Guido Vrola - Fotolia

Q
Problem solve Get help with specific problems with your technologies, process and projects.

How can my company reap the advantages of SDN if its culture is risk-averse?

SDN expert Will Murrell discusses how the advantages of SDN will speak to cautious companies only when network engineers can make a case for SDN's lower cost and high functionality.

Some companies are hesitant to deploy new technologies until they have seen what they can do in real-world situations. Software-defined networking is no different. And while at first glance the technology may seem like a daunting task to implement, the advantages of SDN, namely flexibility and long-term cost savings, are what make it an attractive option.

The biggest task is making management realize the inherent advantages of SDN, especially as standards continue to develop. Have management imagine the ability to turn new policies into network configuration at the push of a button, with no additional engineering time needed. How much cost savings would the company realize in a network of any appreciable size? Granted, for much smaller businesses with a single closet that makes up their total network, the advantages of SDN doesn't make much sense, yet.

In the future, however, once the technology matures and comes at a lower cost of ownership, smaller companies will be willing to jump in. Unfortunately, there is also the life cycle of the current equipment to take into consideration. Some companies are perfectly happy to use their equipment for seven to 10 years until it is fully depreciated. They see no reason to jump into new technology until they get what they consider their money's worth out of their legacy network equipment.

What's necessary is for you, the engineer, to take a good honest look at your network and see where it could benefit from an SDN deployment. Make a case, based on cost analysis, functionality and needs. Once compiled, you can make an honest self-determination of whether your company will gain the advantages of SDN. The keyword here is honest. If you just want to make the jump to SDN because it's the latest and greatest, you may want to reassess your position. If you can honestly say your company will save time and money with an SDN deployment, take your case to management and present it. While it won't always work, having an analysis and a plan can help move your case from fantasy to reality.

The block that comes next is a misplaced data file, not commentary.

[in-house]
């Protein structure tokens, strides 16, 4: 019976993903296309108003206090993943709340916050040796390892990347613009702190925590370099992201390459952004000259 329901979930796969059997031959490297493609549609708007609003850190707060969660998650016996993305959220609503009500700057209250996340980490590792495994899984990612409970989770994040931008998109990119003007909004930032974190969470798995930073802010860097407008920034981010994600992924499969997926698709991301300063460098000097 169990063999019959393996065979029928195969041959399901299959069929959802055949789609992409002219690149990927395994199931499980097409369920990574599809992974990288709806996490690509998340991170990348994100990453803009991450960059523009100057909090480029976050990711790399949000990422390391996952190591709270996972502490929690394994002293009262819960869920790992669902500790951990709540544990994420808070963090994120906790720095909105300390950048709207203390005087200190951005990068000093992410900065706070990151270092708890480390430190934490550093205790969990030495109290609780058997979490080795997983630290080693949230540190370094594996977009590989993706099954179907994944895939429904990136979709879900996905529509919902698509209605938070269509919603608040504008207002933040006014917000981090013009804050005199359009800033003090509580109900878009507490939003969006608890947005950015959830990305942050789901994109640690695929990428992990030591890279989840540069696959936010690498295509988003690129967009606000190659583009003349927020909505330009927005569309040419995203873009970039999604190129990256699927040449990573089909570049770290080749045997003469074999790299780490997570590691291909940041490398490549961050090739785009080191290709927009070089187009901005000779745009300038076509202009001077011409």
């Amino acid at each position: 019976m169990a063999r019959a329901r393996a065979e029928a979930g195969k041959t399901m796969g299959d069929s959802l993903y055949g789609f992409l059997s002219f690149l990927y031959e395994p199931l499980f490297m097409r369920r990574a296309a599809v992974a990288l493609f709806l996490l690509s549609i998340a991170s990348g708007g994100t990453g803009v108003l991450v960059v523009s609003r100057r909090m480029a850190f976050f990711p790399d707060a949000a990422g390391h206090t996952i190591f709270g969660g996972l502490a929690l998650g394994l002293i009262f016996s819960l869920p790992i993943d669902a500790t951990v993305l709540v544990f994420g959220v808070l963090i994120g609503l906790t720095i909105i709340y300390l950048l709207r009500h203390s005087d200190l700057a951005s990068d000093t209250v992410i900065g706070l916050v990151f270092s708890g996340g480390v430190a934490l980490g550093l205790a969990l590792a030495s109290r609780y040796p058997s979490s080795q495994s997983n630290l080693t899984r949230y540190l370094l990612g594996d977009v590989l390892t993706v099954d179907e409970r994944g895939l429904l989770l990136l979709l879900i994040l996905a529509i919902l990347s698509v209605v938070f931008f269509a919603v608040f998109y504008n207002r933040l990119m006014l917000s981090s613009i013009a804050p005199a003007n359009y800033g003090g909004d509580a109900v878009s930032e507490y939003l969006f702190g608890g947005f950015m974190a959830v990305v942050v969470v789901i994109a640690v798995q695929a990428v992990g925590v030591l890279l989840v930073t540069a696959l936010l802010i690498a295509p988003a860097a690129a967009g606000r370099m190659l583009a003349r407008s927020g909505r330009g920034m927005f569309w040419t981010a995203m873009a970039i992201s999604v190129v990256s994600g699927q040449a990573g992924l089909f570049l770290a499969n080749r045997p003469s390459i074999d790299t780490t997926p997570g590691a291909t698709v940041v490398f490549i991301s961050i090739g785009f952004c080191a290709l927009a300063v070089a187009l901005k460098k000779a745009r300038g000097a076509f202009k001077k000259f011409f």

Next Steps

Debunking common SDN myths to get to its benefits

A look at why to implement SDN

Making the business case for network functions virtualization implementation

This was last published in April 2016

Dig Deeper on SDN strategy and ROI

PRO+

Content

Find more PRO+ content and other member only offers, here.

Have a question for an expert?

Please add a title for your question

Get answers from a TechTarget expert on whatever's puzzling you.

You will be able to add details on the next page.

Join the conversation

2 comments

Send me notifications when other members comment.

By submitting you agree to receive email from TechTarget and its partners. If you reside outside of the United States, you consent to having your personal data transferred to and processed in the United States. Privacy

Please create a username to comment.

What business concerns are preventing an SDN deployment in your organization?
Cancel
Network engineers need to consider two things "Cost of Scale" and "Opportunity Cost."
To the former, it is significantly more cost effective scaling automated architectures such as SDN and NFV. To the latter, one must consider what will be the cost of doing nothing while competitors are delivering new and improved services on-demand.
Cancel

-ADS BY GOOGLE

SearchNetworking

SearchEnterpriseWAN

SearchCloudProvider

SearchUnifiedCommunications

SearchSecurity

SearchDataCenter

Close